August 16, 2012
Personalizing what viewers see and hear, ‘perceptive media’ inches toward reality
“Perceptive media” is video or audio content that customizes itself based on data collected about the person or people experiencing it, one way in which we could see Hyper-Personalization (one of our 10 Trends for 2011) manifesting. The concept took a step closer to reality last month when the BBC’s R&D department launched a demo, an audio track with partially animated illustrations. “Breaking Out” tells the story of a woman stuck in her apartment building’s elevator—a narrative impacted in part by the user’s location, local weather and news, and social networks logged into (as long as the user opts in). The personalization, which works only for U.K. users, is more subtle than last year’s Take This Lollipop, the Facebook app that created a personalized film.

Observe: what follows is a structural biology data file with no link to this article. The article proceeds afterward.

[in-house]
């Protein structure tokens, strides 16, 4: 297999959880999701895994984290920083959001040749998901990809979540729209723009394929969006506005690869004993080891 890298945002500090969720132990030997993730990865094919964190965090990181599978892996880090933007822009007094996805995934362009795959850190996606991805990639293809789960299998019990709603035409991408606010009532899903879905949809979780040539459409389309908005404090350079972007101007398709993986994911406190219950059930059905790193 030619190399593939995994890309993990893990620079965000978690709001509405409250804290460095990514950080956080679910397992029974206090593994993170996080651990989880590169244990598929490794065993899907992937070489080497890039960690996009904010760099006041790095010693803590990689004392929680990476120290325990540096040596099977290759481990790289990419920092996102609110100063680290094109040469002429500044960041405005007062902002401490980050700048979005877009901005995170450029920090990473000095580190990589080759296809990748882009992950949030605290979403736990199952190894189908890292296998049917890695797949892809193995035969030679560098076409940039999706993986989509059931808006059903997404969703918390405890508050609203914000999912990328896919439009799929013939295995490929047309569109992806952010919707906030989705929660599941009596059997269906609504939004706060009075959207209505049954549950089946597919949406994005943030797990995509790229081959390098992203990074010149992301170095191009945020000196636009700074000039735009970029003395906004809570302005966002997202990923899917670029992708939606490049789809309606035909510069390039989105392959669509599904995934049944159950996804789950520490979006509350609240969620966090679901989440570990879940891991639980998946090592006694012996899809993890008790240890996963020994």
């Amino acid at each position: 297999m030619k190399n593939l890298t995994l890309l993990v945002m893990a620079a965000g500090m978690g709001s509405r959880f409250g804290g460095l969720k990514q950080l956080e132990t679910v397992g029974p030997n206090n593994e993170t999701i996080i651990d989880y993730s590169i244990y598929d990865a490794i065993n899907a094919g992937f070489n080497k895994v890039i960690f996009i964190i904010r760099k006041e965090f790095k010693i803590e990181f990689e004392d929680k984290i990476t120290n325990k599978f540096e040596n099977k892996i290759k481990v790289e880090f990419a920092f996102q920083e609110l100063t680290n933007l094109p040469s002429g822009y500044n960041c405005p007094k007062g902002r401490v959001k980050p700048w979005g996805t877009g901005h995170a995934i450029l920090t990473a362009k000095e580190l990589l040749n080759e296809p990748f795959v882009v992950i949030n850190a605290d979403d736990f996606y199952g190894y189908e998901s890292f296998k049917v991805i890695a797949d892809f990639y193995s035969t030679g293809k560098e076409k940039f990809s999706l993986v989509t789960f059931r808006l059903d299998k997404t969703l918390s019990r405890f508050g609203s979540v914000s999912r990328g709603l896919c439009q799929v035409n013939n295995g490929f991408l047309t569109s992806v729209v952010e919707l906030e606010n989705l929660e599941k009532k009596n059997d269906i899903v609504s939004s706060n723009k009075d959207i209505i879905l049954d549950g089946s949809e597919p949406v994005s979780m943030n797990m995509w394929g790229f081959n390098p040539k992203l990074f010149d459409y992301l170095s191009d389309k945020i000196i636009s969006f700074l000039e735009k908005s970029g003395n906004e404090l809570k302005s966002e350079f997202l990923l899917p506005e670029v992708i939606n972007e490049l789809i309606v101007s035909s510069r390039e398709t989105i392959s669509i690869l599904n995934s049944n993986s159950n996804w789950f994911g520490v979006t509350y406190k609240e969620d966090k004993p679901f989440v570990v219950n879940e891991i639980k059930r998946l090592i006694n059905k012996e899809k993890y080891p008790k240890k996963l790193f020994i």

Possible uses for the technology include a TV set that would automatically identify a viewer and deliver relevant content, and radio and TV shows that tailor music to individual preferences. Needless to say, the potential for marketers is huge. Investment firm Veronis Suhler Stevenson forecasts that U.S. companies will spend $1.4 trillion on targeted media (everything from text messages to product placements) by 2015, up significantly from a forecast $200 billion last year. Perceptive media could provide unprecedented accuracy for advertisers via interactive TV spots and interstitial app advertising, among other examples.
Image credit: BBC Research and Development